When Willie Parker came to town
So last Thursday an editor in Texas shoots me a text. Seems he somehow has seen a photo of a poster circulating around Mississippi State, one inviting people to hear a certain speaker make a “Christian case for choice.”
A few hours later Daughter No. 2 and I are headed up Hwy. 25 to an event that for a solid week has put our state’s second largest university in the news. I mean, MSU is no Berkeley, after all. They’re better known for producing veterinarians and engineers than hosting controversial speakers.
Nonetheless, when we arrive on campus, Willie Parker is being feted like a celebrity in the Colvard Student Union. For those of you who don’t know, Parker is an itinerant abortionist, meaning he travels to perform abortions in five states, including Mississippi. He recently told Newsweek he does more than a thousand abortions each year. He’s also the author of a book entitled “Life’s Work: A Moral Argument for Choice.”
We skip that reception and head toward Old Main Auditorium where Parker is scheduled to speak. On the sidewalk, we pass protesters and preachers and police. Inside we are wanded and our bags are searched before we find seats in the press row, which is sparsely populated. The rest of the room is not. By 6 p.m. (showtime), I could count the number of empty seats on two hands. I do some math and estimate it’s a 400-plus size crowd.
The head of MSU’s Gender Studies Program (something new, alums?) begins by listing Parker’s accolades, topped by Planned Parenthood’s Margaret Sanger Award, that organization’s highest prize. Then Parker takes the stage. First thing, he takes a selfie.
“Moments like this are few and far between,” he laughs.
An audience member highlights that same point a few minutes later by standing to his feet and hurling some pointed comments in the direction of the podium. He receives an immediate escort to parts unknown.
That’s when I notice all the security officers stationed around the edge of the room. No worries, though. The rest of the speech goes off without a hitch.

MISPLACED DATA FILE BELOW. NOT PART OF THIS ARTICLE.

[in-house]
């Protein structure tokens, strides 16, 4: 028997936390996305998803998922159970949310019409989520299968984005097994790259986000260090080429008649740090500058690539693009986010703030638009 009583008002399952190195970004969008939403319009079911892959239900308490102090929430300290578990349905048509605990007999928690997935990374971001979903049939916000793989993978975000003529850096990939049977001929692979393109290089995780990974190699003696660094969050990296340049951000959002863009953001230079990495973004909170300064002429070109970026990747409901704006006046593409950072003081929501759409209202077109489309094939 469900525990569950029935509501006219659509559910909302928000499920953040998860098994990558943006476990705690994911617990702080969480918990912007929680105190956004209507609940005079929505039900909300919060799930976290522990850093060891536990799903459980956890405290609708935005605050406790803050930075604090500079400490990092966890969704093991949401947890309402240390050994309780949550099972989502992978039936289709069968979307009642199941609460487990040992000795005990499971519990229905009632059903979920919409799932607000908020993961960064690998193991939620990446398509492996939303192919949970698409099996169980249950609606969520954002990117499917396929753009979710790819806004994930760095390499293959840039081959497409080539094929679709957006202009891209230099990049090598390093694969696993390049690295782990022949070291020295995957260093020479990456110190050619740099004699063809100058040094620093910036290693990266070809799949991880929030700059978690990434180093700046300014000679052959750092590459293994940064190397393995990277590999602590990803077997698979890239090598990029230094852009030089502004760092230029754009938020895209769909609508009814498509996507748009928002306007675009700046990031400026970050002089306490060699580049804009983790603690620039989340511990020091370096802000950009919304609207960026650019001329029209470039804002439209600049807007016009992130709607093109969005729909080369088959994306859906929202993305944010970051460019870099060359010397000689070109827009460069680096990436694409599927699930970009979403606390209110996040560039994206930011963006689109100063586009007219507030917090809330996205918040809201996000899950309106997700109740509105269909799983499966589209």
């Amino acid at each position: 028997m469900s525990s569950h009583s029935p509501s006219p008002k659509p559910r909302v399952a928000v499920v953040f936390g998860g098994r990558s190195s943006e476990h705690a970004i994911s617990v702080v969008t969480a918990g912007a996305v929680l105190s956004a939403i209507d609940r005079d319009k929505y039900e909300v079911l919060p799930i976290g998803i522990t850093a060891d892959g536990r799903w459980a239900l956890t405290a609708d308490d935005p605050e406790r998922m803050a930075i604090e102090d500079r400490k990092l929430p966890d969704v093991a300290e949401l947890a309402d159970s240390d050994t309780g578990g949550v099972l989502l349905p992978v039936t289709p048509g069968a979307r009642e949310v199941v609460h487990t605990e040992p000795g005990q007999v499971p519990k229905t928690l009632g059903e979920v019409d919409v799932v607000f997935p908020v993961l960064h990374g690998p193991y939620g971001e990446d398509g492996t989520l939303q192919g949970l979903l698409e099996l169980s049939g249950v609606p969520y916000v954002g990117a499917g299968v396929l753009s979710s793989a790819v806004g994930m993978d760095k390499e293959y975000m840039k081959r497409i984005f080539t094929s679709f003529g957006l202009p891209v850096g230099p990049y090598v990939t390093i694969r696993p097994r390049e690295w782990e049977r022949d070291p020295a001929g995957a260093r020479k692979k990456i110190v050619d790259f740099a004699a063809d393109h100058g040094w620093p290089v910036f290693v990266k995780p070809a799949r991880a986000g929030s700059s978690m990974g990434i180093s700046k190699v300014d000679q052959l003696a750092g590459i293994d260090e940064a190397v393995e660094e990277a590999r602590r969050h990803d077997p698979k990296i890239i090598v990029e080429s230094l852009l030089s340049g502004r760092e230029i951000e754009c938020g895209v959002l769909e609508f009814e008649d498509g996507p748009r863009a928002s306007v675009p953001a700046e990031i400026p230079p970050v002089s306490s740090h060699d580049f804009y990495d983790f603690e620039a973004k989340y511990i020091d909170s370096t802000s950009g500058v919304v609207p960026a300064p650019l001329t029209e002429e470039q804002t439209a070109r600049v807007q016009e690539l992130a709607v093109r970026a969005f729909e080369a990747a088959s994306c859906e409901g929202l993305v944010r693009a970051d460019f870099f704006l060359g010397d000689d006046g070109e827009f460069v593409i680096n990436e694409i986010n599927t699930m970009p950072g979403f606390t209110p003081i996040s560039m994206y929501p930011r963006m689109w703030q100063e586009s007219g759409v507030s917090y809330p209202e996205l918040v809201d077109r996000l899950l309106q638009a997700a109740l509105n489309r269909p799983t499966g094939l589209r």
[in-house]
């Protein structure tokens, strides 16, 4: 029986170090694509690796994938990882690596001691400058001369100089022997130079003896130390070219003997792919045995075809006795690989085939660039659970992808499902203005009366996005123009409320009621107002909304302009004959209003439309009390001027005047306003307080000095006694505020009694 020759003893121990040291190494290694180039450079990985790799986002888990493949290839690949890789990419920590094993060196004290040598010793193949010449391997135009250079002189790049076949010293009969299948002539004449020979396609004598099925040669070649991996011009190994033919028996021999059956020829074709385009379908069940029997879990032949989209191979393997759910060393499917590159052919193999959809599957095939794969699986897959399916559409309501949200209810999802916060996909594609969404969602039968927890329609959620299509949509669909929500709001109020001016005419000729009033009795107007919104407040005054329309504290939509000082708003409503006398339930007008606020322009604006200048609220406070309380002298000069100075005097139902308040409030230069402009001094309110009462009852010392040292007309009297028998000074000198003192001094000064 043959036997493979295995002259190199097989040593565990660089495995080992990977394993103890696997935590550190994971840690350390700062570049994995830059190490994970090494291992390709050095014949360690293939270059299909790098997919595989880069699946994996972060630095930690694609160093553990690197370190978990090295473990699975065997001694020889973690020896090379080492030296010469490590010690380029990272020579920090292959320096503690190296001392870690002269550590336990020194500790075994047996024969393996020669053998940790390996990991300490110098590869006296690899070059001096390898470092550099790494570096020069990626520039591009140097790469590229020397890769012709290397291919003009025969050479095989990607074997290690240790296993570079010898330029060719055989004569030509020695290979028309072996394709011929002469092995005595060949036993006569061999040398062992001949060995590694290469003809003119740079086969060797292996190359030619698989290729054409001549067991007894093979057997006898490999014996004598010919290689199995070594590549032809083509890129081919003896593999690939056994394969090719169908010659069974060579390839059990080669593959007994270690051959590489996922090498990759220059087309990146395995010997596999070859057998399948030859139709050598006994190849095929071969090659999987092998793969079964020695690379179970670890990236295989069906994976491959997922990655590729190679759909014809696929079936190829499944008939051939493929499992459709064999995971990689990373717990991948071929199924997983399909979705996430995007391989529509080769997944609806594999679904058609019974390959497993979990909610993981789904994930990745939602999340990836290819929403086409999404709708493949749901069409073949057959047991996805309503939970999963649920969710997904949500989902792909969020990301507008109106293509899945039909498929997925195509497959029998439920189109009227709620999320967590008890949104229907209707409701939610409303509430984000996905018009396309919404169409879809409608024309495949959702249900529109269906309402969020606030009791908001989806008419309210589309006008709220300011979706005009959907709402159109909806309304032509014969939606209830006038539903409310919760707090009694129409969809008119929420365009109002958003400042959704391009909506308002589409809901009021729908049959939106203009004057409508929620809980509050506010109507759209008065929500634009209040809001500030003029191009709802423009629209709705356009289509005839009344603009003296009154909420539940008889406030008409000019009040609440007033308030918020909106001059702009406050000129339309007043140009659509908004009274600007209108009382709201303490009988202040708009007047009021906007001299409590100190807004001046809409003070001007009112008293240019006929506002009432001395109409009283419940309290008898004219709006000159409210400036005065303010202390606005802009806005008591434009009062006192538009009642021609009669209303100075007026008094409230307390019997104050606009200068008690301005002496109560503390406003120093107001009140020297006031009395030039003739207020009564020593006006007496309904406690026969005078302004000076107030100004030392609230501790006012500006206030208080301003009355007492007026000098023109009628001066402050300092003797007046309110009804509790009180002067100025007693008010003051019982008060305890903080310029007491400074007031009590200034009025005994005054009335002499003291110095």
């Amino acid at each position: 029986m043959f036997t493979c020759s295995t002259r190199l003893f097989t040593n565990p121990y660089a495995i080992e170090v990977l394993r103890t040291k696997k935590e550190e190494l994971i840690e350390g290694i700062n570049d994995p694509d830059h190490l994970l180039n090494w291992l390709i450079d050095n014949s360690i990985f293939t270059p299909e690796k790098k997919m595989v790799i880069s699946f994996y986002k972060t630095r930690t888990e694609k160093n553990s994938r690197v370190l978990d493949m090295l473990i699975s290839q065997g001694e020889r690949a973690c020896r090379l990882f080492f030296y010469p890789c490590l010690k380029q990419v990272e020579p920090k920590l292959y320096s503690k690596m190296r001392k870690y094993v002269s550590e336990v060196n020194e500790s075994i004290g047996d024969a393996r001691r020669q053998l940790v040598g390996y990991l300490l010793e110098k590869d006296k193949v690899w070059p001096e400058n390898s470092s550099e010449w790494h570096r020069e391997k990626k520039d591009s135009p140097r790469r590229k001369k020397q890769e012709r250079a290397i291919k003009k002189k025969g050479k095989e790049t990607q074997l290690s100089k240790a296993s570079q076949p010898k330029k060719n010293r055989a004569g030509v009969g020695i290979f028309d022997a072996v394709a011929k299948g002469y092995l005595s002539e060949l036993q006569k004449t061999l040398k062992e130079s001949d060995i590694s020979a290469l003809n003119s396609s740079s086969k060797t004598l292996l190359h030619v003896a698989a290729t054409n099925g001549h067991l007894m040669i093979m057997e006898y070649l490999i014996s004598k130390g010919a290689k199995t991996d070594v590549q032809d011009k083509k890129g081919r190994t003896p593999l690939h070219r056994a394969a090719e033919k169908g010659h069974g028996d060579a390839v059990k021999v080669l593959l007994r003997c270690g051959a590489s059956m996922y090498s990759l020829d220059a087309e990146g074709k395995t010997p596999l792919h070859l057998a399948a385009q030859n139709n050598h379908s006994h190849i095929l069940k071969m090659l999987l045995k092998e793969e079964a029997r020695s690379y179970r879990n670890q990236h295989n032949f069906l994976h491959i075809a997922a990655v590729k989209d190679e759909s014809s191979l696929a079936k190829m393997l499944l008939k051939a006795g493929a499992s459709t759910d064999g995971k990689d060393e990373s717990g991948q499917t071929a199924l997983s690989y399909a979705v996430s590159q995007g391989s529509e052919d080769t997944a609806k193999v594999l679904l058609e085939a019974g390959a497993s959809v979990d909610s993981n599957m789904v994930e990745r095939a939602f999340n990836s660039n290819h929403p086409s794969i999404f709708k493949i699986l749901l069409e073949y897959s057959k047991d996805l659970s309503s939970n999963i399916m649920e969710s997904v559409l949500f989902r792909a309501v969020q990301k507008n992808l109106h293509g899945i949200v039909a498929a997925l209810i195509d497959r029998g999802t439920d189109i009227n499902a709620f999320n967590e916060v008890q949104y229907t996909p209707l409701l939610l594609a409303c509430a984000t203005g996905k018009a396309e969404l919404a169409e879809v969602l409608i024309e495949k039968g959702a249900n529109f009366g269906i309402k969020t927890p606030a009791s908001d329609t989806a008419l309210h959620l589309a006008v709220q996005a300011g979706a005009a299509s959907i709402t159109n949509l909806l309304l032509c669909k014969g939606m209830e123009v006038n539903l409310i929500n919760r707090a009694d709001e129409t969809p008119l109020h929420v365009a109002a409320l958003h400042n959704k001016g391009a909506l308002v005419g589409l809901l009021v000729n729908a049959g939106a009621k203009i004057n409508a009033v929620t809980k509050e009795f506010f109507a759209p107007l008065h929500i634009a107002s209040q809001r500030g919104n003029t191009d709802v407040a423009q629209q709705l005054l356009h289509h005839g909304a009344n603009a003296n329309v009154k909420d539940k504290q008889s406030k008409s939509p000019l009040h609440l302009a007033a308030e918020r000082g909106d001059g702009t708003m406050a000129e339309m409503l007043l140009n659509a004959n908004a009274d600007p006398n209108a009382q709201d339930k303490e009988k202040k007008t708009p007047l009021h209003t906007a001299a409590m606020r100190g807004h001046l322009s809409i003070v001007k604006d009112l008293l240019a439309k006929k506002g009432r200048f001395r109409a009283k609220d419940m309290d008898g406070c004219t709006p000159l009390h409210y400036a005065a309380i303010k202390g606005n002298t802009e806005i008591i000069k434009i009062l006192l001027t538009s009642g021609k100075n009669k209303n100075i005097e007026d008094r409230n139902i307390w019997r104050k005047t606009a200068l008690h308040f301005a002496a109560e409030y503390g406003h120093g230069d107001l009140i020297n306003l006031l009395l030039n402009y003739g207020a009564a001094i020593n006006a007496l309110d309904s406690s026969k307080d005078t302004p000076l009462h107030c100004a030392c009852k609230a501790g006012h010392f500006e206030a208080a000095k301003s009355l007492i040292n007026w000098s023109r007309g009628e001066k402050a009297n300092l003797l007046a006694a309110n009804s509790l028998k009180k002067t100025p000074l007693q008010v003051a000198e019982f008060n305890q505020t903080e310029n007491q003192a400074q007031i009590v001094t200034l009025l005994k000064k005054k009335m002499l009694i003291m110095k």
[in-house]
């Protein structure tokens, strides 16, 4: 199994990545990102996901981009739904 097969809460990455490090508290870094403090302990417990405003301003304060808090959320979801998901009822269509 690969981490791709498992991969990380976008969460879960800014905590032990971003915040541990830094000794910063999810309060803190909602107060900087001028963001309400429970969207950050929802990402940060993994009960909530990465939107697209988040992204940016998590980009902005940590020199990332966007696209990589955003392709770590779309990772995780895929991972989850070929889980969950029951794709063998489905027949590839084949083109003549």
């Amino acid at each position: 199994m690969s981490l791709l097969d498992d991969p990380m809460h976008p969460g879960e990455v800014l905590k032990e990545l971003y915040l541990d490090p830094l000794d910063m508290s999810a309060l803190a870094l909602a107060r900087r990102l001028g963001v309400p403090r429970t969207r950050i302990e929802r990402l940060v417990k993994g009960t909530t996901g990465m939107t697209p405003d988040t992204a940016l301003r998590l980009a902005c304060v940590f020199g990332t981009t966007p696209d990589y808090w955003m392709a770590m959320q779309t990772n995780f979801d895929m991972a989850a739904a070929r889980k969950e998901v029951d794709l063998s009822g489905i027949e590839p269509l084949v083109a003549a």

Anyone there would have to admit Willie Parker is a good speaker. He has a commanding stage presence and a polite, respectful manner. He is, after all, a nationally-known figure. He’s been featured in The New York Times, The Atlantic, Newsweek, Rolling Stone and Esquire magazine, which titled its story: “The Abortion Ministry of Dr. Willie Parker.”
Yeah, you read that right. Ministry.
Parker is big on churchy words like that. In his speech, the native Alabamian talks about his abortion services and advocacy in explicitly Christian terms. He says his fundamentalist background shaped him and gave him a respect for the Bible as a “sacred text.” He quotes Scripture. He points to hearing MLK’s “Good Samaritan” sermon as the epiphany moment that moved him from a practice of delivering babies to destroying them.
“I’m a good Samaritan,” Parker says, describing himself as showing compassion to women “who don’t feel the obligation to bring forth fetal life.”
The only time I see him get rattled occurs during the Q & A session. A young African American woman puts the microphone to her mouth and puts Parker on the spot: What about all the damage abortion has done to the black community?
They spar until the lady holding the mic (that would be the head of the Gender Studies Program) decides to move on. But not before the young questioner hits her mark at full volume: Abortion is killing dreams. Parker pauses while a sizable portion of the audience claps in agreement.
But the other sizable portion of the audience, at evening’s end, gives Parker a standing ovation.
Which brings me to the thought expressed by my editor as we prepared for broadcast: Was Parker really there to sway opinion, or were audience members already firmly pro-life or pro-abortion?
I don’t know, but I told him one thing’s for sure. The college years are a time when many students are making up their minds about these issues. Parker’s appearance had a lot of swaying potential.
On the other hand, State’s decision to invite a “Christian” abortionist to speak seemed to galvanize pro-lifers across the board. A petition requesting the school provide a counter-viewpoint circulated throughout the state, garnering 13,000 signatures. Personhood Mississippi brought representatives to Starkville to speak one-on-one with coeds. Sign holders held their ground at street corners. And most notably, MSU Students for Life and Catholics Campus Ministry pressed the administration for equal time and got it. The prize concession? Pro-life speaker and author Christina Bennet, who spoke yesterday in the same spot where Parker was lauded last week.
That’s good, and all the school’s talk about public funds not being used to bring in Parker may be true. But here’s the kicker. His visit came at the request of a litany of university sponsors: the Gender Studies Program, the College of Arts and Sciences, the Office of the Provost, the Holmes Cultural Diversity Center, African American Students, the Department of Sociology-Race in America Lecture Series, the President’s Commission on the Status of Women and the President’s Commission on the Status of Minorities.
Bennett’s invitation, in contrast, came as a result of pushback.